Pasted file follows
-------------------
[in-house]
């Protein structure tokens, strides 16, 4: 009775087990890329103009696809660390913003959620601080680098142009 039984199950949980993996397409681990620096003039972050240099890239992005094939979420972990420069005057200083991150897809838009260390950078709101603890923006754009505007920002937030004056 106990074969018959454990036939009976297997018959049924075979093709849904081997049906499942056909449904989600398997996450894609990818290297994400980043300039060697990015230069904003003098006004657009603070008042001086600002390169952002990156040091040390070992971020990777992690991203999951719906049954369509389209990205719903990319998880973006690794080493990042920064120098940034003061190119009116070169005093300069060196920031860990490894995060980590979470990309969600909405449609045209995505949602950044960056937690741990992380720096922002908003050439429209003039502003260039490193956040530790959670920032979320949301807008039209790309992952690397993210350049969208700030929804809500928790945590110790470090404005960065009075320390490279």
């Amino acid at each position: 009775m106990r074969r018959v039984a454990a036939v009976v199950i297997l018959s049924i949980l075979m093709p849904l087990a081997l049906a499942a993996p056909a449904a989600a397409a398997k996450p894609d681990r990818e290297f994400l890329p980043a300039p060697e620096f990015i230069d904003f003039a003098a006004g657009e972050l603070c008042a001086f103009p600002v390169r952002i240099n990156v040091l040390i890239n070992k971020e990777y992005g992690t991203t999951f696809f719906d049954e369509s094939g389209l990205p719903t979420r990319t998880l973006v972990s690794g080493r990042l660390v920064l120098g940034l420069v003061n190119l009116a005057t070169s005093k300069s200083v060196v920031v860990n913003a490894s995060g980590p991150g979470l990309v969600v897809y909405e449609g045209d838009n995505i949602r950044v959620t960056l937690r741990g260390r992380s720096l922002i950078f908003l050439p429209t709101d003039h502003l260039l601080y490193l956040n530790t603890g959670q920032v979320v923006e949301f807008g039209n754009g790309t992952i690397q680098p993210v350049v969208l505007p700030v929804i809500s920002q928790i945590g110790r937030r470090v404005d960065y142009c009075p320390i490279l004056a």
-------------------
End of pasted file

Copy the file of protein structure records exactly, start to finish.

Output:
[in-house]
């Protein structure tokens, strides 16, 4: 009775087990890329103009696809660390913003959620601080680098142009 039984199950949980993996397409681990620096003039972050240099890239992005094939979420972990420069005057200083991150897809838009260390950078709101603890923006754009505007920002937030004056 106990074969018959454990036939009976297997018959049924075979093709849904081997049906499942056909449904989600398997996450894609990818290297994400980043300039060697990015230069904003003098006004657009603070008042001086600002390169952002990156040091040390070992971020990777992690991203999951719906049954369509389209990205719903990319998880973006690794080493990042920064120098940034003061190119009116070169005093300069060196920031860990490894995060980590979470990309969600909405449609045209995505949602950044960056937690741990992380720096922002908003050439429209003039502003260039490193956040530790959670920032979320949301807008039209790309992952690397993210350049969208700030929804809500928790945590110790470090404005960065009075320390490279």
């Amino acid at each position: 009775m106990r074969r018959v039984a454990a036939v009976v199950i297997l018959s049924i949980l075979m093709p849904l087990a081997l049906a499942a993996p056909a449904a989600a397409a398997k996450p894609d681990r990818e290297f994400l890329p980043a300039p060697e620096f990015i230069d904003f003039a003098a006004g657009e972050l603070c008042a001086f103009p600002v390169r952002i240099n990156v040091l040390i890239n070992k971020e990777y992005g992690t991203t999951f696809f719906d049954e369509s094939g389209l990205p719903t979420r990319t998880l973006v972990s690794g080493r990042l660390v920064l120098g940034l420069v003061n190119l009116a005057t070169s005093k300069s200083v060196v920031v860990n913003a490894s995060g980590p991150g979470l990309v969600v897809y909405e449609g045209d838009n995505i949602r950044v959620t960056l937690r741990g260390r992380s720096l922002i950078f908003l050439p429209t709101d003039h502003l260039l601080y490193l956040n530790t603890g959670q920032v979320v923006e949301f807008g039209n754009g790309t992952i690397q680098p993210v350049v969208l505007p700030v929804i809500s920002q928790i945590g110790r937030r470090v404005d960065y142009c009075p320390i490279l004056a």